For South Africa’s mining industry to return to more successful times, the country will need to go back to basics, says Wits Mining Institute director Professor Fred Cawood, who also suggests that these basics could aid in the continued survival of the mining industry in South Africa.
These basics would include embracing Africa, South Africa, mining sustainability, mine modernisation and the skills needed for a twenty-first century mining industry, he said in a presentation delivered at the thirty-eighth African Mining Network event, in Johannesburg, last week.
The head of the University of the Witwatersrand institute acknowledged that there were key concerns for the industry, including reckless politics, volatile commodity prices, a long-term trend of mining becoming less important as no large deposits had been found, as well as international trends.
“[To go back to basics], we can start by embracing Africa . . . Africa has the mineral resources the world wants and needs,” Cawood said, adding that the continent had large quantities of good-quality minerals, as well as the people and skills to mine those minerals.
He suggested that African governments and mining companies align their policies and strategies with the African Mining Vision, while innovations for broad benefit, for mine sustainability and for business improvement should form part of all decision-making processes.
Further, South Africa should be embraced, said Cawood, noting that, “despite a history of division and conflict, South Africa got it right when it mattered”.
“Despite our differences, we understand ourselves better,” he pointed out.
Cawood, therefore, underscored the importance of collaboration between mining stakeholders, as well as the demonstration of leadership “by creating the will to partner for benefit”.
“[South African mining stakeholders] can create united vision and mission statements of local and twenty-first-century relevance,” Cawood said.
Further, South Africa should embrace mining, said Cawood, quipping that “a life without mineral products is miserable”.
In embracing mining, mining stakeholders can “embrace responsible mining through adopting responsible mining practices relevant to South Africa”.
Cawood further stressed that stakeholders should speak the truth about mining, with arguments based on fact, and not perception.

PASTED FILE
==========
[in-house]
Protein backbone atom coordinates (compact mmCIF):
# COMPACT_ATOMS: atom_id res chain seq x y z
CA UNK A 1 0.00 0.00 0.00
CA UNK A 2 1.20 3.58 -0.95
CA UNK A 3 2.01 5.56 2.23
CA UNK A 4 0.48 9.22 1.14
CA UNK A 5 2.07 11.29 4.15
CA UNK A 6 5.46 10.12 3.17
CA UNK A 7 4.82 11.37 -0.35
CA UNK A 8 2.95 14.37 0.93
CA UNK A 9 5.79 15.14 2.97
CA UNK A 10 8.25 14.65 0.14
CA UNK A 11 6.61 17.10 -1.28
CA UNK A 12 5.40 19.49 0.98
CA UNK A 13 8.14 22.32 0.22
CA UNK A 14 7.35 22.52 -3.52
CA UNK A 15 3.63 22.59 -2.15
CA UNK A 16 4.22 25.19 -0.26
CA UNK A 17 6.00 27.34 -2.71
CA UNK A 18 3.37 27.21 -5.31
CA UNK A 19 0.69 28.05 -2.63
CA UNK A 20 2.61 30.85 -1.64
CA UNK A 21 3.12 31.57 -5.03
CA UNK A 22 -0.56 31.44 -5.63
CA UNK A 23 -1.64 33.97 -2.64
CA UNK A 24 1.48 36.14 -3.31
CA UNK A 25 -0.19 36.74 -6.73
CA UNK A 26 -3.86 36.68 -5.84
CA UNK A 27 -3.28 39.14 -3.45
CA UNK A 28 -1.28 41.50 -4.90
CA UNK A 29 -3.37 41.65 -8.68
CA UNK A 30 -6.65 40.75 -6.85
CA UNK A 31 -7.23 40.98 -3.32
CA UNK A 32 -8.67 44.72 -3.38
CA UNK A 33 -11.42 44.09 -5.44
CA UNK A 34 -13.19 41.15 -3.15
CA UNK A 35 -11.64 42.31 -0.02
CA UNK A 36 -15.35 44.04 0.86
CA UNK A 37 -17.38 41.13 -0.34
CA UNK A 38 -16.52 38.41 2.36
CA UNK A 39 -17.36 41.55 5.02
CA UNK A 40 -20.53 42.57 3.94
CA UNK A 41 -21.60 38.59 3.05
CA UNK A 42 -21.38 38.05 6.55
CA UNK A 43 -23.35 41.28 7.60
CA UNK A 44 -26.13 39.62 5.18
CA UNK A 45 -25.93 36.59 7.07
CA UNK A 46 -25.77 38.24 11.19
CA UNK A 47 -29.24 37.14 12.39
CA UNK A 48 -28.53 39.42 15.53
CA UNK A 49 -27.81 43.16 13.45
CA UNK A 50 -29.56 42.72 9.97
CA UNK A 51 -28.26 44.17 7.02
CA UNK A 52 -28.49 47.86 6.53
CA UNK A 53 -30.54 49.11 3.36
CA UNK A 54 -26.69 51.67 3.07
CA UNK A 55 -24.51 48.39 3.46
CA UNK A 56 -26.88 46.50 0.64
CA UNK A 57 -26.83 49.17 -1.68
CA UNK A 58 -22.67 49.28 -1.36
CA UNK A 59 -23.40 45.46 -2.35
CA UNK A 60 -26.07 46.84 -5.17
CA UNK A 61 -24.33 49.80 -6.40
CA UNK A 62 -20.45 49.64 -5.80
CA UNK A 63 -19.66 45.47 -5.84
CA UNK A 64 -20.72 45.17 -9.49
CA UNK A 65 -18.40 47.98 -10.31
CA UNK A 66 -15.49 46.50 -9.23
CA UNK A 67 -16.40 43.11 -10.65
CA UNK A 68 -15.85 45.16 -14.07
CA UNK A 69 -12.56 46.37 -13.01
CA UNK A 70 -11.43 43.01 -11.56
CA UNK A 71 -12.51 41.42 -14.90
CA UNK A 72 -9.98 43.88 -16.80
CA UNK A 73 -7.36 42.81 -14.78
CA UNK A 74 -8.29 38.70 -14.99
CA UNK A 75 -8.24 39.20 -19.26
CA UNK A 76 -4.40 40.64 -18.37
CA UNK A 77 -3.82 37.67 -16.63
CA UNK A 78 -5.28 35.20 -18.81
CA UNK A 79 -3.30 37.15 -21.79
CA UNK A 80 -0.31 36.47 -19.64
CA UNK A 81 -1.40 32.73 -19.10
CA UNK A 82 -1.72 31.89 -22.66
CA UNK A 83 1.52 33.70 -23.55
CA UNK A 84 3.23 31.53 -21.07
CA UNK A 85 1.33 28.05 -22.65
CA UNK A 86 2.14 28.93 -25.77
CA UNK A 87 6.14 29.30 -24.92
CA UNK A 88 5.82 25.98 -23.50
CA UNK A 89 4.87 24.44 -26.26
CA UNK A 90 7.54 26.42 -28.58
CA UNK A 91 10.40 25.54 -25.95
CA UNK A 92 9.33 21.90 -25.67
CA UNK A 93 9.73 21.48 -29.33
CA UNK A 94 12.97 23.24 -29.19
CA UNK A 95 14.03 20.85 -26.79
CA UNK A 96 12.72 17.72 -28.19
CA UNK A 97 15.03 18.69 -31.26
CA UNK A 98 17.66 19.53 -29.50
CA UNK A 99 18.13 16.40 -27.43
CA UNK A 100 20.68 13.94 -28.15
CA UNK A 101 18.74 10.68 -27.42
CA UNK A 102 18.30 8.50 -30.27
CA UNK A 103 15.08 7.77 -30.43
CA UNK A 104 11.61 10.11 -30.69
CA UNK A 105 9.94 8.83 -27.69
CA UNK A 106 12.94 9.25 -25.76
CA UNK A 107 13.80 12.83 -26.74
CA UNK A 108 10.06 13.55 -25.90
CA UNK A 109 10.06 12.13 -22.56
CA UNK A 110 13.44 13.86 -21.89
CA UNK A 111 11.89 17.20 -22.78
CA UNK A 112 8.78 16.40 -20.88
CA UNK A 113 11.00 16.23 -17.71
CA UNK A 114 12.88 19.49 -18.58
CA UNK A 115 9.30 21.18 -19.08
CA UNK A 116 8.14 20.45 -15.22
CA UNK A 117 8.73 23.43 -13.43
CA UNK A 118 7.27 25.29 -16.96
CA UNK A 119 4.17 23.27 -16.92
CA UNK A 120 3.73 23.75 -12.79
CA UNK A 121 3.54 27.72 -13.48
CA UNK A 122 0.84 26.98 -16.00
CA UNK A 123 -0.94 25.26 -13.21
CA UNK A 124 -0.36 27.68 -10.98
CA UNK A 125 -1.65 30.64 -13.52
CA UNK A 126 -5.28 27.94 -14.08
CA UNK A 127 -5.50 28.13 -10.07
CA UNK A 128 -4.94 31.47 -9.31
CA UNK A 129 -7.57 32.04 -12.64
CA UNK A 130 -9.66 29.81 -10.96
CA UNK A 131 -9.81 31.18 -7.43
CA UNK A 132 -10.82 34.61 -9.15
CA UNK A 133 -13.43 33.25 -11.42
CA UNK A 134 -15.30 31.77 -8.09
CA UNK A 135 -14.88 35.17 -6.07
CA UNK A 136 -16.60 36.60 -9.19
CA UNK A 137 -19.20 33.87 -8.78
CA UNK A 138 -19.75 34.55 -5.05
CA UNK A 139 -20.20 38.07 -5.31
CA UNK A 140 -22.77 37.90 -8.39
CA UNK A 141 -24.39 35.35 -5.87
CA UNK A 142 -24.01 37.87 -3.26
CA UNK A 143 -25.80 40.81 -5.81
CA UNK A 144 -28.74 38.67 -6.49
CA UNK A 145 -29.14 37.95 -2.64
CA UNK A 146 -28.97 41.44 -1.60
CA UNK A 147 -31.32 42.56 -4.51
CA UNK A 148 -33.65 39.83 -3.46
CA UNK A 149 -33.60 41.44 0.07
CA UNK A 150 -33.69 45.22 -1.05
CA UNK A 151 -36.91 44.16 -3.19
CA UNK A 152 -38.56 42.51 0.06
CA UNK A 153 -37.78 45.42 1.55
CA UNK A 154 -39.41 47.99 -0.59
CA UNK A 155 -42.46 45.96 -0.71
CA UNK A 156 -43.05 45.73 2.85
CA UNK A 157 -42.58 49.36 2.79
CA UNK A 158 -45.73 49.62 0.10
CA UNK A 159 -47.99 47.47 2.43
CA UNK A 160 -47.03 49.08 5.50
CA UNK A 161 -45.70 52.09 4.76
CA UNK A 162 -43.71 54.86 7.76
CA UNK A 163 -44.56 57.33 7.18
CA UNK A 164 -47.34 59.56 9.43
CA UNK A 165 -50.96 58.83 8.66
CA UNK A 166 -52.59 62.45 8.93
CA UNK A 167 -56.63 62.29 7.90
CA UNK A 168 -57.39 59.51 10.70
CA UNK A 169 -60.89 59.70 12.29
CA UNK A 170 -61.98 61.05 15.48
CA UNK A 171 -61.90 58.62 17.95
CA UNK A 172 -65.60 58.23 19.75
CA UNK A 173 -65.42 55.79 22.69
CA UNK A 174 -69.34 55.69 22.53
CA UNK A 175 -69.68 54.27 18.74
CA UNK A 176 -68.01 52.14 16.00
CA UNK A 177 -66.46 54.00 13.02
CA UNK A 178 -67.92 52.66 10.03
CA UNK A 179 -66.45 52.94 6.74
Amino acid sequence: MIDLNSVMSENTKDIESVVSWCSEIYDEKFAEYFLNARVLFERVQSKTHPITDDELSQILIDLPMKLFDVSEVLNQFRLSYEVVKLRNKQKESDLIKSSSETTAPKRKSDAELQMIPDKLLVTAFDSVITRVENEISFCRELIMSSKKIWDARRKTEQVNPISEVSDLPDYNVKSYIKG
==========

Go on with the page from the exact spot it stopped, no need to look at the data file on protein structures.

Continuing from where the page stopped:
Importantly, stakeholders should “communicate the importance, impact and disappointments of mining”, he added.
Key for Cawood is the need for the appreciation that “there can be no sustainable development without mine sustainability”.
He stressed that, despite a long history of extensive mining, South Africa still had good future mineral potential.
“We must lure capital into mining with [a] government that should provide an enabling investment framework,” Cawood said, adding that ways to embrace sustainability would include the development of a South African meaning for ‘just capital’ and the sharing of benefit, as well as the regulation and administration for sustainable development and benefit.
“[Additionally], we need to embrace mine modernisation – we cannot resist it,” Cawood, said, noting that, in terms of pursuing this basic, South Africa, besides focusing on research and development, should implement the roadmap for mine modernisation in South Africa (Mining Phakisa); adopt and adapt to new technologies for intelligent mining systems and decisions; and develop comparative statistics for technical and machine efficiencies.
Linked to this aspect is embracing twenty-first-century skills, Cawood stressed, noting that, while the industry had the skills to build new mines and operate existing ones, the development of new skills, tools and competence to support a safe and efficient twenty-first-century mine should be pursued.
This would include collaborating on skills development, the development and use of computer applications for mining, as well as advanced numeric modelling, four-dimensional geographic information systems and built-in modelling, as well as systems thinking and artificial intelligence for intelligent mining systems and real-time mining, Cawood said.
Cawood’s call for action includes the reignition of the tripartite system, as he noted that it was smart to have a united mission in terms of converting resources into reserves. Cawood further emphasised that innovation should start at the orebody.
“Growing reserves in mining means more jobs are created, and maintaining . . . and replacing reserves mean more jobs are saved,” he said.
Cawood noted that this united mission required stakeholders to understand that companies should innovate and push the boundaries on efficiency and profit; government should regulate, pushing the boundaries on local benefit and taxes; and unions, meanwhile, should negotiate and push the boundaries on job preservation and worker wellbeing; while civil society should seek justice and fight for balance.